Asiago cheese (pronounced Ah-zee-ah-goh) was originally made in the Alps in Asiago (in the province of Vicenza) in the Veneto region of northern Italy. It is made from cow’s milk and is one of my favorite Italian cheeses. It has a DOP (controlled origin of production) therefore only milk from cows grazed in specific pastures can be used to make the cheese. However the DOP extends a bit further afield than just Asiago to include pastures around Vicenza, Padova, Treviso and Trento. When I was staying with family on the outskirts of Padova a few days ago, my cousin Laura took me to the local street market which sells local fruit, vegetables, fish, cheeses and meats.
The market is held in a different town each day of the week so you could go every day without travelling too far. This one was in a small carpark. There I was able to taste Asiago from a stall that was selling cheeses, cured meats as well as prepared fresh gnocchi, baccala’ mantecato and other goodies from the Veneto region. It felt pretty special tasting a cheese that is made from cows that are possibly in a field just down the road!
I learnt that there are three types of Asiago. The signora asked if I wanted to taste all three – absolutely! She started off by cutting me a thin slice of the fresh Asiago, which is a creamy white and aged for around 40 days. It has small holes in it and tastes sweet, nutty and creamy (photo below).
Next she sliced some partially aged Asiago (labelled Mezzano – meaning half way), which is yellower, more flavorsome and a bit drier (therefore fewer holes!). Finally I tasted the mature cheese – called Asiago d’allevo (though hers was labelled Vezzena) which is darker in colour, a bit grainier, has the strongest flavour and is aged for at least 12 months. She stacked them for me with the freshest Asiago at the bottom of the stack for the photo below.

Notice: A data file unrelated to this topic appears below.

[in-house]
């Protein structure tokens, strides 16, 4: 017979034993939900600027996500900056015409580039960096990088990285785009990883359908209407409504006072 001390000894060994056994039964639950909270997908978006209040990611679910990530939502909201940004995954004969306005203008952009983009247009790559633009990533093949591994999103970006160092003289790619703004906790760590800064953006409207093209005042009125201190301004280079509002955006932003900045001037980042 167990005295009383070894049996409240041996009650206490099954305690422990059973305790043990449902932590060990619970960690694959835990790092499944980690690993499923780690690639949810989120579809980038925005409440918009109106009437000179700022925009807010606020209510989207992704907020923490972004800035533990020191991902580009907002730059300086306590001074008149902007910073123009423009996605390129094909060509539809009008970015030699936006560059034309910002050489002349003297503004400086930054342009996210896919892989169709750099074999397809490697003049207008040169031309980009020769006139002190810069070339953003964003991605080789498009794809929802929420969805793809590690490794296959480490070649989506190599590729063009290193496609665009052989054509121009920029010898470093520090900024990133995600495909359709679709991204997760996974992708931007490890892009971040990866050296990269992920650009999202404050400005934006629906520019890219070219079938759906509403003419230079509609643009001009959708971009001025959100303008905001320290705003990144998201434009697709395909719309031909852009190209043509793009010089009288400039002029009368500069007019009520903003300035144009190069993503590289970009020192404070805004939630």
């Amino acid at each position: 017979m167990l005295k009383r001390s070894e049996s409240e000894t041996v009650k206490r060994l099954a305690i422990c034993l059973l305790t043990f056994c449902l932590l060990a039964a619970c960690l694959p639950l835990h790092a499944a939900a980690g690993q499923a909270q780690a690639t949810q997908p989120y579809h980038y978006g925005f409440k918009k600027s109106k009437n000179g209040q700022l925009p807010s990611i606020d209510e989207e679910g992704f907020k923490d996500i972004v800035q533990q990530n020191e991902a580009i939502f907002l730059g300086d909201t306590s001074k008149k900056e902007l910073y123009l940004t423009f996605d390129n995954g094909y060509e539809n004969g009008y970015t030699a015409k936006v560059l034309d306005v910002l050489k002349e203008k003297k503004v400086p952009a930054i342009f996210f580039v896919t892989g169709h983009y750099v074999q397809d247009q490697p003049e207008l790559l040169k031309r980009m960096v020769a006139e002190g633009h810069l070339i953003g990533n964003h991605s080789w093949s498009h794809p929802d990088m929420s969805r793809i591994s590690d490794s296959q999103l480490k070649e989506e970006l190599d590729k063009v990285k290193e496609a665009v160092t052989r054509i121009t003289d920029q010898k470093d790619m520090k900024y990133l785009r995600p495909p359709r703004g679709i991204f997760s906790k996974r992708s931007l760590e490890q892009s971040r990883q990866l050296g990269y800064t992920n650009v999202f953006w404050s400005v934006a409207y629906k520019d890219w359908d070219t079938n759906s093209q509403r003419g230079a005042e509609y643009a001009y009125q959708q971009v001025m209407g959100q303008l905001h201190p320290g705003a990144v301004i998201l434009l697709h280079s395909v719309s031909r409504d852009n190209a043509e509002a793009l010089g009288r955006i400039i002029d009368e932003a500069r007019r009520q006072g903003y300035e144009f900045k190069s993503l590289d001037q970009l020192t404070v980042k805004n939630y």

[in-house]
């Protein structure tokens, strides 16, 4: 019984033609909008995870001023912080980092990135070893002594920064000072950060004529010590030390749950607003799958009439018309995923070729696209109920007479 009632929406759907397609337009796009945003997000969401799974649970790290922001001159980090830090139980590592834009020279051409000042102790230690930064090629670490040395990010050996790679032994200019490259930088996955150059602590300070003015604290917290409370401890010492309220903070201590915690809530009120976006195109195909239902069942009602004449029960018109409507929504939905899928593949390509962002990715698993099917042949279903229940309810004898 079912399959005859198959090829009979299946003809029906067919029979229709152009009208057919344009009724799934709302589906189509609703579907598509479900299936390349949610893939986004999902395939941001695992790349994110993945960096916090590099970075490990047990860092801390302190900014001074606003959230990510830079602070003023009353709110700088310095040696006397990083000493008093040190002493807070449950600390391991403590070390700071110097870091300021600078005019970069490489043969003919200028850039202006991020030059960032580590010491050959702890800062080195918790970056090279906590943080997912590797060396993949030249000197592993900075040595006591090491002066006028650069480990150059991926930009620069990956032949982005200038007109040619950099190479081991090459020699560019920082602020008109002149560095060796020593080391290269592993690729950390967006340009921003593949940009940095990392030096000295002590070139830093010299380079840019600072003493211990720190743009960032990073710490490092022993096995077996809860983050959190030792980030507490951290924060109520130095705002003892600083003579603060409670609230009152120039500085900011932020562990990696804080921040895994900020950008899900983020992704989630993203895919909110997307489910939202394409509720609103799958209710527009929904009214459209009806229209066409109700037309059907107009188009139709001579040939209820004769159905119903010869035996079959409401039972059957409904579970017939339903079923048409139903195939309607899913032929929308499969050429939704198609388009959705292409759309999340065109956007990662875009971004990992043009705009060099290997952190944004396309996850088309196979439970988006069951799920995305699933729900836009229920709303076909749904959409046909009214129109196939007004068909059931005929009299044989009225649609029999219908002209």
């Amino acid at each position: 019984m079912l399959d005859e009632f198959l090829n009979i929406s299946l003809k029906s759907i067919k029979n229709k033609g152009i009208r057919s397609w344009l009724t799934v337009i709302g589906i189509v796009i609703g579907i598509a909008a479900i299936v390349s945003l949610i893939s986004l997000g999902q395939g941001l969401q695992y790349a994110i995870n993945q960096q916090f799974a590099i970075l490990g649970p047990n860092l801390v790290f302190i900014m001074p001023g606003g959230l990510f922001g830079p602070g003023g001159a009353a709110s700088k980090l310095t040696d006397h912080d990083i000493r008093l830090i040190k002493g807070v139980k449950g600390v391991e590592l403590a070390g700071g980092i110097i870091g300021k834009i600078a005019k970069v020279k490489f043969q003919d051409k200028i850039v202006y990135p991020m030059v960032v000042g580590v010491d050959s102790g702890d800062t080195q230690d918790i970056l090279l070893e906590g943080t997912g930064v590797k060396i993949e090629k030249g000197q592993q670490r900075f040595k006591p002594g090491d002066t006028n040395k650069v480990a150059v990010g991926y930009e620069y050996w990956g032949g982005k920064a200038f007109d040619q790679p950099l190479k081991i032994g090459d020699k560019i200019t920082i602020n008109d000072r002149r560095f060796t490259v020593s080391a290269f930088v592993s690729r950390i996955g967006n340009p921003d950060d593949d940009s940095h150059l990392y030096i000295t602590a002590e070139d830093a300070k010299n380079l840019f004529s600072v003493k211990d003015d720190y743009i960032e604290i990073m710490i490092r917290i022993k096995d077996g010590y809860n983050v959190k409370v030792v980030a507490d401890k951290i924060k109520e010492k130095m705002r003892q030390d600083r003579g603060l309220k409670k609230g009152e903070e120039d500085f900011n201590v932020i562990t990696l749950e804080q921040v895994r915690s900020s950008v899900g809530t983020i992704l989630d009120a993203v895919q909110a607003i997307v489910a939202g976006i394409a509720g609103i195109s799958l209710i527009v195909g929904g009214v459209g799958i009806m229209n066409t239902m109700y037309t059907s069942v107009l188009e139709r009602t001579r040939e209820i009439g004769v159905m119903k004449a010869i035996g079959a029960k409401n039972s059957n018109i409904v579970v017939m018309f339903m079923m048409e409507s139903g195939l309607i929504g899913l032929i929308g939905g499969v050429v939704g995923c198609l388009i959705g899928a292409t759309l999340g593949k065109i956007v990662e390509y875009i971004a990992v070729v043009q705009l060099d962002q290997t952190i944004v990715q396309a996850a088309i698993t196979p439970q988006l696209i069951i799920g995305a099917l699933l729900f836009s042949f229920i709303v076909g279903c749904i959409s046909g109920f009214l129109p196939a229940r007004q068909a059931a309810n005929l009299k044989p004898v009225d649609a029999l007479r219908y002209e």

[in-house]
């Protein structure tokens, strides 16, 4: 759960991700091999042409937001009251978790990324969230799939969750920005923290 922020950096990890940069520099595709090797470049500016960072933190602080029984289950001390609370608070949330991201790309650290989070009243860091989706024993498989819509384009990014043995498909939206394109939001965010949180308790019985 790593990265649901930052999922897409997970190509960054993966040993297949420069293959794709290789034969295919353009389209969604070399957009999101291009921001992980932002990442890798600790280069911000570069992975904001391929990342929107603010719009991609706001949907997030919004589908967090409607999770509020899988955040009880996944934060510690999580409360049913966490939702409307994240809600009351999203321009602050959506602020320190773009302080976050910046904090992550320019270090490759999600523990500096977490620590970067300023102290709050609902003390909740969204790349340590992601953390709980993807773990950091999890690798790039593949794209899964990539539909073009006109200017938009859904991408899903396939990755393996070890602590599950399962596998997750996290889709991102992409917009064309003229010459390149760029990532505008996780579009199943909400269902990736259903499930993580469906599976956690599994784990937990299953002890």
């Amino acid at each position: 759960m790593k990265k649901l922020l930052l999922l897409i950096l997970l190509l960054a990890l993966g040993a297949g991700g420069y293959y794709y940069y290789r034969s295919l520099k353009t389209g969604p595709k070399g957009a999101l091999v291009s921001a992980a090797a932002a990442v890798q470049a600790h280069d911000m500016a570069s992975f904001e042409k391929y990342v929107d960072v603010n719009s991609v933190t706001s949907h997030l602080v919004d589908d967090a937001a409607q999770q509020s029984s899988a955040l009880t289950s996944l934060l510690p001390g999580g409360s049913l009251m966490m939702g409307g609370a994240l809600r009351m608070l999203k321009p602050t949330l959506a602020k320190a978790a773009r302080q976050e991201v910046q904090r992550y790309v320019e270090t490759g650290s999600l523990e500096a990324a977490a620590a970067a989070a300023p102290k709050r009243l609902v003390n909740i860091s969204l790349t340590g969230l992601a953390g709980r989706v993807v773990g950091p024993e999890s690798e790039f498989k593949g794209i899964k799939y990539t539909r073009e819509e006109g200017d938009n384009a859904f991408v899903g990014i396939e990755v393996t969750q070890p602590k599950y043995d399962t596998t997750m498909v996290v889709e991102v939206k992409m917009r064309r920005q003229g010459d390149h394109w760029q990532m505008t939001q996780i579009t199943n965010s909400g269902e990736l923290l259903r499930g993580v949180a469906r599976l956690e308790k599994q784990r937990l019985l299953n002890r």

The fresh Asiago and the Mezzano are perfect in sandwiches and salads. Use the freshest one if you like a creamier and fresher taste. The more matured one can be grated into dishes such as pasta. Of course all types can be eaten on their own or with bread.
I preferred the Mezzano, as it had the perfect balance of creaminess and flavour. So Laura bought a piece for us to have with some delicious prosciutto and her home made bread for lunch that day at her home just out of Vigonza.
For readers in Melbourne, you can find Asiago at good Italian delicatessens. I buy mine at either of the stores listed below. If you live in Veneto….well I am sure you already know where to find this delightful cheese!
143 Station Street, Fairfield
482-492 Sydney Road, Brunswick.